While there is no analytical method to predict the actual transition times, which in turn depend on application conditions, designers should be aware that good switching performance can be achieved with lower gate drive currents. This translates into smaller and lower-cost gate drivers compared to those used for planar MOSFETs.
Figure 6: Gate Charge vs. VDS for a superjunction MOSFET.
Figure 7: Capacitance and Stored Energy vs. VDS for a superjunction MOSFET.
Coss, Co(tr), Co(er), and Eoss
Figure 5 also shows that Coss for the superjunction device is nearly 40% lower, leading to reduced stored energy and faster switching, while at the same time achieving lower loss. The output capacitance Coss of all MOSFETs shows non-linear characteristics with respect to applied voltage VDS. The non-linearity is even more pronounced in the case of superjunction MOSFETs, with a variation of 100:1 in value from 0 V to 600 V. This poses a challenge to designers who need effective values for stored charge and energy in the Coss. The superjunction datasheets typically provide two effective values for Coss, defined as follows:
Co(tr) – defines the value of a fixed capacitor, which has the same stored charge as the variable Coss at 80% of the rated voltage.
Co(er) – defines the value of a fixed capacitor, which has the same stored energy as the variable Coss at 80% of the rated voltage.
Several studies have emphasized the impact of stored energy Eoss on system efficiency under different operating conditions. Recognizing the importance, Vishay has started providing complete Eoss curves for high-voltage superjunction MOSFETs, all the way up to rated voltage as shown in Figure 7.
Body Diode Characteristics
Because of their combination of lower RDS(on) and low capacitances, superjunction MOSFETs are also the devices of choice for all high-frequency switching applications, including ZVS bridges. In a ZVS or synchronous application, the body diode of the MOSFET is not subject to hard commutation. The diode current is softly commutated to the MOSFET channel and the diode recovers voltage blocking capability when the MOSFET is turned off. However, this does not mean that diode recovery can be taken for granted in ZVS bridges under all operating conditions, including transients.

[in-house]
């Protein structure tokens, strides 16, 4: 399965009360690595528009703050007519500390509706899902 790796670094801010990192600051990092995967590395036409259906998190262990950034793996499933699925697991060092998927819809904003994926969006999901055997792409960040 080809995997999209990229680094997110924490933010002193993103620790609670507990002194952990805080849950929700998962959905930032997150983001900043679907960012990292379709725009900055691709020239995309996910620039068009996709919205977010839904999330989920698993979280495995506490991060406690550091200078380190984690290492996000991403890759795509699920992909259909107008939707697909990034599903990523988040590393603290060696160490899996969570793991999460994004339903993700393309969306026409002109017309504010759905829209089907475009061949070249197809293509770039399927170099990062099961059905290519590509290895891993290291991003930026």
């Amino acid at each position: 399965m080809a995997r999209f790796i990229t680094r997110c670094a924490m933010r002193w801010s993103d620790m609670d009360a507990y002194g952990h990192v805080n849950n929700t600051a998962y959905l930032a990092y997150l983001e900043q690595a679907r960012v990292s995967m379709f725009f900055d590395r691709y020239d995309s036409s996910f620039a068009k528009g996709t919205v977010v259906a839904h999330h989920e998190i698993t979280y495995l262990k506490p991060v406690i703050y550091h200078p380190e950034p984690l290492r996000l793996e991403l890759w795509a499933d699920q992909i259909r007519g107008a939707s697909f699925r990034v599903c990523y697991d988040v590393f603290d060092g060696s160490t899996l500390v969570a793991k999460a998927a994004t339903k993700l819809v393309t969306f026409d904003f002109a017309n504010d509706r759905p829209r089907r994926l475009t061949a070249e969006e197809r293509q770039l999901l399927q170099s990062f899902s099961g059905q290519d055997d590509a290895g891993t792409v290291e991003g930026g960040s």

Lower Qrr, short carrier lifetime, and soft recovery characteristics are still important requirements. Superjunction MOSFETs do have the advantage of lower Qrr and trr over planar devices and therefore are better suited in ZVS applications. However, where the ability of the body diode to recover blocking voltage is considered critical, further improvements in the recovery characteristics are desirable. Recognizing the need, Vishay has introduced the EF series of superjunction MOSFETs in which, using additional processes during manufacturing, the Qrr of the body diode is reduced by a factor of 5 to 7.
The superjunction structure is a major development in high-voltage MOSFET technology and offers significant benefits. RDS(on), gate capacitances, and output charge are all simultaneously reduced, along with die size. To make the best use of these fast and efficient devices, designers have to pay greater attention to their system design, particularly towards reducing PCB parasitics. Superjunction MOSFETs have much lower gate charges and can be driven with low-current gate drivers. Their output capacitances, while highly non-linear, offer lower stored energy Eoss and related output losses. A wide variety of superjunction devices are available today in different packages, voltage ratings, and body diode characteristics to suit a variety of applications.
 Vishay Application Note AN-608,”Power MOSFET Basics: Understanding Gate Charge and Using it to Assess Switching Performance,"
 Vishay Application Note AN-850: “Power MOSFET Basics: Understanding the Turn ON Process”